My first ever visit to France was when I was a fifteen-year-old schoolboy, and I fell in love almost at once – not with a French girl, although I do maintain fond memories of a girl called Madeleine – but with the country and the language. So it was that, some years later, I became a French teacher, then a university lecturer and Chief Examiner for O and A Level. I eventually finished up writing thirty or so textbooks designed to help young English boys and girls to derive as much pleasure as I derived from being able to converse easily with French people. That first visit, by the way, was in 1948, and now at the age of 83, I am just as passionate about the French language as I ever was, to such an extent, indeed, that now I am a novelist rather than a writer of schoolbooks – there is only one of my five novels which does not draw on that passion.

I have often read articles on websites and blogs warning people of the dangers of faux amis, those French expressions which seem familiar to an English speaker but which, in fact, have a meaning so different from the equivalent English term that they present a veritable minefield for the unwary. But most of the articles I have read tend to deal only with the most obvious, the ones which, quite frankly, present very few problems. How often, for instance, have you heard somebody confuse the meanings of either pain or bras? And if somebody did confuse the different meanings of raisins, would it really matter? No, it wouldn’t. But there are some far more important ones which most of the articles I have read neglect altogether, and I have gathered together a list of ten of the words which could potentially land you in real trouble if you got them wrong. Here they are:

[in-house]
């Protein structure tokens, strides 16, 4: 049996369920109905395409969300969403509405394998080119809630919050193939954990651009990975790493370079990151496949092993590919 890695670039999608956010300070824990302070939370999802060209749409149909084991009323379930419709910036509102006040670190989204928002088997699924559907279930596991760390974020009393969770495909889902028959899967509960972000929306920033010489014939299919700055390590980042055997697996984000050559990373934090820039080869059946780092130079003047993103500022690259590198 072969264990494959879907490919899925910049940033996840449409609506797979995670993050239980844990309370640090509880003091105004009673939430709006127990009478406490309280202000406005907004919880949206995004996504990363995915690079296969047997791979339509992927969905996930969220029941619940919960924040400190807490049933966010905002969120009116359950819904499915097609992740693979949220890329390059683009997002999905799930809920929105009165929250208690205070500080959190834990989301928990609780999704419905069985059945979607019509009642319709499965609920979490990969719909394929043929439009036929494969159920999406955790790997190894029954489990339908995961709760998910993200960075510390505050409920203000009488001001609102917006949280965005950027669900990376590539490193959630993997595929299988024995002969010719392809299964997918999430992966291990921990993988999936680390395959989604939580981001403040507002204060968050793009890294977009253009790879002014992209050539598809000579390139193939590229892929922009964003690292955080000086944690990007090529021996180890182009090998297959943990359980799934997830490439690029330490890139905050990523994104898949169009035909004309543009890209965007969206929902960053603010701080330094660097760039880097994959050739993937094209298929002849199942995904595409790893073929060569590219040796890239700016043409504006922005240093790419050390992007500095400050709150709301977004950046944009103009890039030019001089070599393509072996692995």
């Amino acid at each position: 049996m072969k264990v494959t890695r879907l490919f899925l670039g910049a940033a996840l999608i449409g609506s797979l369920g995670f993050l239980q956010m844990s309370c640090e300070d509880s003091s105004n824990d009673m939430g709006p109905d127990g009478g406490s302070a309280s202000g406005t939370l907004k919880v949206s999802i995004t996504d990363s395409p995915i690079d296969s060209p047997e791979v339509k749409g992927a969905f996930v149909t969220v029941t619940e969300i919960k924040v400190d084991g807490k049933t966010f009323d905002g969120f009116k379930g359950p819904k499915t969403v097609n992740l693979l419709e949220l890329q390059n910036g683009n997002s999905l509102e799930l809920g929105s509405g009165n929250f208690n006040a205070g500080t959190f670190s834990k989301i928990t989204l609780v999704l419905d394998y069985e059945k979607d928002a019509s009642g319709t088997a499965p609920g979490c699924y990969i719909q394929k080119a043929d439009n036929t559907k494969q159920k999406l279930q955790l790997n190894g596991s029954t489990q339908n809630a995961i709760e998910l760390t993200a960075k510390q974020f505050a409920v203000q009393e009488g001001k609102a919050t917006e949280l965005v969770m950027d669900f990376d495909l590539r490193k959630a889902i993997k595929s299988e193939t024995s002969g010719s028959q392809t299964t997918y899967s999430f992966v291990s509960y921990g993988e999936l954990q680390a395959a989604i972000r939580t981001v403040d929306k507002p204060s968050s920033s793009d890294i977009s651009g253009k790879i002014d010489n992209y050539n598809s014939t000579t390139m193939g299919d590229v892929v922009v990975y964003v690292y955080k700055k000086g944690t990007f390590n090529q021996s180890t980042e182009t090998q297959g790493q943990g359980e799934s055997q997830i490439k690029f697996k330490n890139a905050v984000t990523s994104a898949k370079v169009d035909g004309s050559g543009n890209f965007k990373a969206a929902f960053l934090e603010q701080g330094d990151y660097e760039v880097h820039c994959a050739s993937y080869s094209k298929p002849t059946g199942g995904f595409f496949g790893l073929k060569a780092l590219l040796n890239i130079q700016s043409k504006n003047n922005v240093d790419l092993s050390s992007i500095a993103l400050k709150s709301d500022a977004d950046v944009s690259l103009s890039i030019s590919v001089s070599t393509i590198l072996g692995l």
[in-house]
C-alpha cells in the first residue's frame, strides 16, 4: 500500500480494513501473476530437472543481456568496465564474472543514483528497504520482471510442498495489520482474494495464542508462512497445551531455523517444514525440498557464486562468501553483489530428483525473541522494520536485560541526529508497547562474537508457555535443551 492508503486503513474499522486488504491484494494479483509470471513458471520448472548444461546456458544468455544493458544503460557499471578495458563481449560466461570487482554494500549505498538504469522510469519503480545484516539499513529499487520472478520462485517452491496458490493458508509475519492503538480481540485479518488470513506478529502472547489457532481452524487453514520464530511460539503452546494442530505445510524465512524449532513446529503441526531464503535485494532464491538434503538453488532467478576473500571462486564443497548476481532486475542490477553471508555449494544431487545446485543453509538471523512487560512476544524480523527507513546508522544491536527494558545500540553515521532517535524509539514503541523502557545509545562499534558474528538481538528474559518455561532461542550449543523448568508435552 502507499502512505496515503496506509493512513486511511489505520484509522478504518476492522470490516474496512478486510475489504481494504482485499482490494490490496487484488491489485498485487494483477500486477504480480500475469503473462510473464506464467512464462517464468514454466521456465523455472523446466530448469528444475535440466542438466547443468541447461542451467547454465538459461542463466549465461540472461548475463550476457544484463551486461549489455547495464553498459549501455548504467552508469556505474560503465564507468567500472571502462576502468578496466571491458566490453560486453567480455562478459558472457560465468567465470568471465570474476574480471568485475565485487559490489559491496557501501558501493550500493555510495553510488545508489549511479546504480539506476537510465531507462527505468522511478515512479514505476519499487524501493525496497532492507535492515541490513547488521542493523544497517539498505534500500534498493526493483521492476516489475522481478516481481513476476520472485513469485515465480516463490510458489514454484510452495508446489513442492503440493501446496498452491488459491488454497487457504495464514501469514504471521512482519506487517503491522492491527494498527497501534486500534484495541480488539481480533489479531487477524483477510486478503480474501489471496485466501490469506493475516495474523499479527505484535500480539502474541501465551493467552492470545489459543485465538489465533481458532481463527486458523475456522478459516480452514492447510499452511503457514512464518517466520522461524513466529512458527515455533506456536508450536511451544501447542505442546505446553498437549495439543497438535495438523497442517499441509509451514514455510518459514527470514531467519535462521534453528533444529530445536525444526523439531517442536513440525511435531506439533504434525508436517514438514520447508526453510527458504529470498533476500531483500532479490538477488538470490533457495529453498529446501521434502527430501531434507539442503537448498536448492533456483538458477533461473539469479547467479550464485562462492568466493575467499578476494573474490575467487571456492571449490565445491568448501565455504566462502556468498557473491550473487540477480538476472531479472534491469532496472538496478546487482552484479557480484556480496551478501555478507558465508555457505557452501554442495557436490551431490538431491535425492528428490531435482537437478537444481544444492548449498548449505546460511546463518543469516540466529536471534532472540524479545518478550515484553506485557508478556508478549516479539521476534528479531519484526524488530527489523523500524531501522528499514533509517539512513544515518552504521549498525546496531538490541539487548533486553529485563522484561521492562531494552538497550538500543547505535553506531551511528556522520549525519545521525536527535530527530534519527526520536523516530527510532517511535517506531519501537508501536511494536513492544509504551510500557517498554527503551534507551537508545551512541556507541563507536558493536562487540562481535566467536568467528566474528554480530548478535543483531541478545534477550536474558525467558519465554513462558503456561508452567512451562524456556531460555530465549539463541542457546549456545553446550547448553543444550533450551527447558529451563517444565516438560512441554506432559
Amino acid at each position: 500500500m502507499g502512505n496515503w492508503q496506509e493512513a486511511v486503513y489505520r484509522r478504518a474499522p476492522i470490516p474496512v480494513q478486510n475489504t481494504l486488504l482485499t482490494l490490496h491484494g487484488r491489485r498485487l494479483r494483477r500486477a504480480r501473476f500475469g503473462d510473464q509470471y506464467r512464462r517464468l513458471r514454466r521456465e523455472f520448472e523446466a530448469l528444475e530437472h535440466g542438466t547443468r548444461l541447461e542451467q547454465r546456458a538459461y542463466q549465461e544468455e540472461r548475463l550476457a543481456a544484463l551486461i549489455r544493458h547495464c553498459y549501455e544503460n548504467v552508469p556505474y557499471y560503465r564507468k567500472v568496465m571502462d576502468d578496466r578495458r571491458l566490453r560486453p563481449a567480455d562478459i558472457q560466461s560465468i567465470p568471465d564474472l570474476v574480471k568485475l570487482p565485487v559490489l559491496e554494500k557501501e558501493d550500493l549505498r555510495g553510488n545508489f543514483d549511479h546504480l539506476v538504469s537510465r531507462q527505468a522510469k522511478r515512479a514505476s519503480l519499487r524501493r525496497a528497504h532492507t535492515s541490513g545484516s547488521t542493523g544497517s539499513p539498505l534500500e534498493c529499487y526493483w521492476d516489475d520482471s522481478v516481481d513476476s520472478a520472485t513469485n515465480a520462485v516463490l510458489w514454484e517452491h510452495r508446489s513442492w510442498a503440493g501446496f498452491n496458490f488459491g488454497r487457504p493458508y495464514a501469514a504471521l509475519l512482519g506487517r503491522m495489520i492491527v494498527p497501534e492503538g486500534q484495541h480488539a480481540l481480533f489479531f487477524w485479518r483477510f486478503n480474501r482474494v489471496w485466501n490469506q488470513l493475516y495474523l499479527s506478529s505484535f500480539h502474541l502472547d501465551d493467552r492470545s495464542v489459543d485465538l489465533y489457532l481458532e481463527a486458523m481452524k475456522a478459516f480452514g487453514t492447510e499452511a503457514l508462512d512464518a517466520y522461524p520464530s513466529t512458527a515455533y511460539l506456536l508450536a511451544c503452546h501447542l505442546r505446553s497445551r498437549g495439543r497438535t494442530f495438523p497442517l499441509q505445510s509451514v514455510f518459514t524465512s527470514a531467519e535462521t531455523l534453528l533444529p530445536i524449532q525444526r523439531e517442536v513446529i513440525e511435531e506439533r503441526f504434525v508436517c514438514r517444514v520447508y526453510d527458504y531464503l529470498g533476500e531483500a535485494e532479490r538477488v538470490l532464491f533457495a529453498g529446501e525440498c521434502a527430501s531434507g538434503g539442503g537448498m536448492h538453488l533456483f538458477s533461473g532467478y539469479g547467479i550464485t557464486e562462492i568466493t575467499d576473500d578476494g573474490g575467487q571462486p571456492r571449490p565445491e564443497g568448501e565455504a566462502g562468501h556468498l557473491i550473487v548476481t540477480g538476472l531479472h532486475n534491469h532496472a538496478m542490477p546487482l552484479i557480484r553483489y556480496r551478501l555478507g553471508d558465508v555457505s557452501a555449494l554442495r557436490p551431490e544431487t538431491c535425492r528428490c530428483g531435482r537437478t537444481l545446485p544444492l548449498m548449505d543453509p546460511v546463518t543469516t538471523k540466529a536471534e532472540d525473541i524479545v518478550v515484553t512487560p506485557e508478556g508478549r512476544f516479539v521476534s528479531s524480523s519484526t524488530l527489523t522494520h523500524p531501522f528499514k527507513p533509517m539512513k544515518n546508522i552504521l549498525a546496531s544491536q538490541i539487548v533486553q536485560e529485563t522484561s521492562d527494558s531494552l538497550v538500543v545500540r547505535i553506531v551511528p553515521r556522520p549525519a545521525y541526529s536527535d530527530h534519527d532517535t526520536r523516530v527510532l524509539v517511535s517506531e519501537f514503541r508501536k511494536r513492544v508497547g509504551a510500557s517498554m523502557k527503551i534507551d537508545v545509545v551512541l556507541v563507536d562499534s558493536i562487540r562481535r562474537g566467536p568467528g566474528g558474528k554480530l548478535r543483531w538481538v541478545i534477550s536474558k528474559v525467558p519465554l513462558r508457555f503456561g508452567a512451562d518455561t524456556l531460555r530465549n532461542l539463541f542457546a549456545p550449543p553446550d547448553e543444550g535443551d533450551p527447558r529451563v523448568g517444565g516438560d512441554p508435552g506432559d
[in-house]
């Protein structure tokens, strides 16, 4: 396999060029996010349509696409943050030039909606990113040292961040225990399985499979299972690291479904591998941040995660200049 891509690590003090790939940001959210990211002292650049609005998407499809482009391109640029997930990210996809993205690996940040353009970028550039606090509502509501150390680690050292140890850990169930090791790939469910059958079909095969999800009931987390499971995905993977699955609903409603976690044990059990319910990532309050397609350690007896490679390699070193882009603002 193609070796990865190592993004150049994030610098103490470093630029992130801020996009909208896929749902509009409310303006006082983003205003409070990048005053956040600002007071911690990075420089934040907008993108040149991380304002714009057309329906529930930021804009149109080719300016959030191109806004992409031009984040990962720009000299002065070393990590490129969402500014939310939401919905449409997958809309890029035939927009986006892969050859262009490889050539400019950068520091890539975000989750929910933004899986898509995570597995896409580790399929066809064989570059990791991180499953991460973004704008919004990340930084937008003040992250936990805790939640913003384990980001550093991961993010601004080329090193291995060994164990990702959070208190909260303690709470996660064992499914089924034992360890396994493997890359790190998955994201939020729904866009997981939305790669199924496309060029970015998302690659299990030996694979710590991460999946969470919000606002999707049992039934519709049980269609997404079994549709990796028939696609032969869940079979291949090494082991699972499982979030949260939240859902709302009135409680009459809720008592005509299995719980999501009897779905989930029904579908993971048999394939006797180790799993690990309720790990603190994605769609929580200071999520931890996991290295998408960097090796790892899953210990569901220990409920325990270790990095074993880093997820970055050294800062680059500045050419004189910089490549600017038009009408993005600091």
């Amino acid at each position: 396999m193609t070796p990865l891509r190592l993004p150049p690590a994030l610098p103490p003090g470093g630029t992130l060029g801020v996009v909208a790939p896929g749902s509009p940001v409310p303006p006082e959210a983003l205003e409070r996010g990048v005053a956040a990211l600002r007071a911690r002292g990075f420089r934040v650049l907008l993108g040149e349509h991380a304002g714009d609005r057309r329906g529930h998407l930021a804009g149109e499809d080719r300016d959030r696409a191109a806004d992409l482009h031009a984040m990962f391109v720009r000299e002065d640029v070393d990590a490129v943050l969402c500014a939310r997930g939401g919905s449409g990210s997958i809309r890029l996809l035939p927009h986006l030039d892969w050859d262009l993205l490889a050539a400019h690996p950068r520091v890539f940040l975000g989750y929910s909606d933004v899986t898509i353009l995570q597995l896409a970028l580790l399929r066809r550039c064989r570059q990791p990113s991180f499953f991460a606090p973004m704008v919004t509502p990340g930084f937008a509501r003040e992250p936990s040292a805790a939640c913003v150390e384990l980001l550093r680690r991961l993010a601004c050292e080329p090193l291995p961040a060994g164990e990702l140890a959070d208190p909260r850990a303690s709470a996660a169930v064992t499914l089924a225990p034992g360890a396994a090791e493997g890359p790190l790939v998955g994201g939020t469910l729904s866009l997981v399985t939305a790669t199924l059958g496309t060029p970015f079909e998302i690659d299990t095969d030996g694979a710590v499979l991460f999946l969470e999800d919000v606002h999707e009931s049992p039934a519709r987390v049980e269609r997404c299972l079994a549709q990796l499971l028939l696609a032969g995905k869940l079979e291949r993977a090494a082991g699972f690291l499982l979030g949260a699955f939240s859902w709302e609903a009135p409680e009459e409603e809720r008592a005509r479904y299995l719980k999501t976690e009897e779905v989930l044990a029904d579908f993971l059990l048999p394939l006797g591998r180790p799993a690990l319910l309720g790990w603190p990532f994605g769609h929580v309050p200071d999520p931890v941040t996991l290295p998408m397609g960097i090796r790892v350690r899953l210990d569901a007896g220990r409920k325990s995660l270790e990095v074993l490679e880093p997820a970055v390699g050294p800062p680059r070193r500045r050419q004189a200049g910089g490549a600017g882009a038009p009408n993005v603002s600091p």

Prendre  We all know that prendre means ‘to take’ and à means ‘to’ or ‘at’. But if someone says ‘Je vous prendrai à la gare’, he does not mean ‘I will take you to the station’. He means ‘I will pick you up at the station’. I have heard many teachers of French get that one wrong!

Terrible  This is one of those awkward words that has two meanings, and only the context, or the intonation with with which it is spoken, will tell you which meaning the speaker intends. It means both ‘terrible’ and ‘terrific’, and I am sure you will all agree that there is a world of difference! You also might hear someone say, perhaps as they come out of the cinema, ‘Oh, c’était pas terrible!’. What they mean is that the film wasn’t great!